This is provided for by the Memorandum of Understanding signed by Oleksii Chernyshov, Minister for Communities and Territories Development of Ukraine and Karolina Lindholm Billing, the Representative of the Office of the High Commissioner for Refugees (UNHCR) in Ukraine on April 18, Ukrinform reports with reference to the UN Refugee Agency.
As Lindholm Billing stresses, the intensive shelling has forced millions of Ukrainians out of their homes and many people have no house or apartment left to return to.
“What we hope to do through this partnership is to support the government and the people of Ukraine to find dignified and sustainable housing options for people who have lost their homes,” said the Representative of the Office of the UNHCR in Ukraine.
As noted, initial assessments indicate that damage to housing is a major concern for residents in 75% of settlements in Donetsk, Kharkiv, Luhansk, and Zaporizhzhia regions.
UNHCR has been supporting the local authorities in numerous regions, where people have arrived to seek safety, to scale up the capacity of temporary reception centres. But this is just a temporary solution.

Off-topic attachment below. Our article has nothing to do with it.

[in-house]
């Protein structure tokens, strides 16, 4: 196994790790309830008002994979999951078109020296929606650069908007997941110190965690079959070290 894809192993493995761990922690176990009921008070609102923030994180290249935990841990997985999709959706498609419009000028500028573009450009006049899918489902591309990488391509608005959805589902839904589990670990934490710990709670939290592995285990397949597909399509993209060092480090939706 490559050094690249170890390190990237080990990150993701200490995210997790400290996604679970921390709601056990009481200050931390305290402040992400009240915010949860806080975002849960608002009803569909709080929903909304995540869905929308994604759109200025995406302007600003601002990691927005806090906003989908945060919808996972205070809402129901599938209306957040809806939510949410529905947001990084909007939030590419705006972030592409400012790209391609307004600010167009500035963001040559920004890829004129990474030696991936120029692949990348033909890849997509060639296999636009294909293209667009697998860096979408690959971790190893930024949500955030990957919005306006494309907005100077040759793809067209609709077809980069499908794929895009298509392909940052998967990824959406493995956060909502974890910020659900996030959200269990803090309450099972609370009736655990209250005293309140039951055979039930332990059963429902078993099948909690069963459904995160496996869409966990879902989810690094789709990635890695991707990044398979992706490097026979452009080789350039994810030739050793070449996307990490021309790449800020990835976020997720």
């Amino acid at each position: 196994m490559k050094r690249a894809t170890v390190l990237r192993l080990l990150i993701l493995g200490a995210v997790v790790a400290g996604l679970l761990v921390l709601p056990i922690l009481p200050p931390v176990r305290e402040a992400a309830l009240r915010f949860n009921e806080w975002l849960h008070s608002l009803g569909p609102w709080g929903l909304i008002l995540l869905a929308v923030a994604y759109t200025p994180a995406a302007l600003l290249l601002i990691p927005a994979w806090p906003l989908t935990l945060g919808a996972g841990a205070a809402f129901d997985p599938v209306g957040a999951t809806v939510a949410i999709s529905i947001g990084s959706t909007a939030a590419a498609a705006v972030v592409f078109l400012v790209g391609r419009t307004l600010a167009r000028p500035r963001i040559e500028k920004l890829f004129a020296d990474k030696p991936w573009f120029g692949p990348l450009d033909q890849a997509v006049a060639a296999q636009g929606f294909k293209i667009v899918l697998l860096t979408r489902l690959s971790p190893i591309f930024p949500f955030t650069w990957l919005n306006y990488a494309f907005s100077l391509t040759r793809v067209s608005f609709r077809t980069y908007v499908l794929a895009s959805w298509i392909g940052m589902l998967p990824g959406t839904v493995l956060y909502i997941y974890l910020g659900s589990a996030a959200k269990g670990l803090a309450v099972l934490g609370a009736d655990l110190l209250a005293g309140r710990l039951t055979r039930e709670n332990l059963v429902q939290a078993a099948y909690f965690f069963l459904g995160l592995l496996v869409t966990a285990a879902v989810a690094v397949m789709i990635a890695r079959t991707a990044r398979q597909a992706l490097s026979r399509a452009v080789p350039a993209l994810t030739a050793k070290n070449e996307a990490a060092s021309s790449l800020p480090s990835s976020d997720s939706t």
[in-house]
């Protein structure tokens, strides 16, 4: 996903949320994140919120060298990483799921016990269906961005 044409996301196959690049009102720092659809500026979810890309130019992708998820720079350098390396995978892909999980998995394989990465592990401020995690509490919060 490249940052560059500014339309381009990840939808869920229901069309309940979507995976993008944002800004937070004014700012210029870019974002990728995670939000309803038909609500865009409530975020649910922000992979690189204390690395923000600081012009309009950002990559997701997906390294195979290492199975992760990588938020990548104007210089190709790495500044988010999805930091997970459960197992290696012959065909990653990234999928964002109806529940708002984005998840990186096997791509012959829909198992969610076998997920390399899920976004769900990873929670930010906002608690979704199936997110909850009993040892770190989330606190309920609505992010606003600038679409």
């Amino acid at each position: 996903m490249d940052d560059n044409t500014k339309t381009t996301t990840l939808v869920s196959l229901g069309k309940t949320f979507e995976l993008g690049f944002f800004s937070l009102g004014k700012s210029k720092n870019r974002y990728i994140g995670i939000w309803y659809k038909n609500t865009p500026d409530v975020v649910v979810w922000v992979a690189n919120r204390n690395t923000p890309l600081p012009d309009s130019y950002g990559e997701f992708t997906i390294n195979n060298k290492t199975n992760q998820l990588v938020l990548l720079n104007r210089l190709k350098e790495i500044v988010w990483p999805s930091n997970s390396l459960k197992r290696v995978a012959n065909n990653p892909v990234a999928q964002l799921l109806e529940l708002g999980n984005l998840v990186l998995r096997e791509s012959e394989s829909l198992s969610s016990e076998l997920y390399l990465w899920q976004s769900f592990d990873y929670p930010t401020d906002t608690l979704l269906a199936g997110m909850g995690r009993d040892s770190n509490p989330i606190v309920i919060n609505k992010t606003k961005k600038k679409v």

“We will also support with refurbishment and repurposing of collective centres, and work with the authorities and partners, and displaced people themselves, in developing a variety of sustainable housing solutions for people who will not be able to go back to their places of origin anytime soon,” added Lindholm Billing.
Through the Memorandum of Understanding, UNHCR reaffirms its commitment to work with the Government of Ukraine in finding solutions that complement their response efforts to the humanitarian crisis in the country. In particular, UNHCR will contribute to mapping and assessing the scale of damages and destruction to civilian housing, conducting repairs of damaged homes and refurbishment of collective centres, and help develop dignified and safe housing solutions for displaced people.
UNHCR underscores that in all its programmes, the agency takes a people and community-centered approach. This is key for ensuring sustainability and the achievement of long-term solutions for displaced people of various backgrounds, including older persons, persons with disabilities, families with young children and single households.
“There is no one-size fits all, and it’s by involving the people affected in the solutions that we make sure that resources are invested in solutions that actually match peoples’ needs and aspirations,” adds Lindholm Billing.
According to the UN data, 11.7 million people have to leave their homes as a result of Russia's full-scale invasion of Ukraine. In particular, more than 4.6 million people have left Ukraine, and another 7.1 million have been displaced internally.
Photo credit: UNHCR Ukraine
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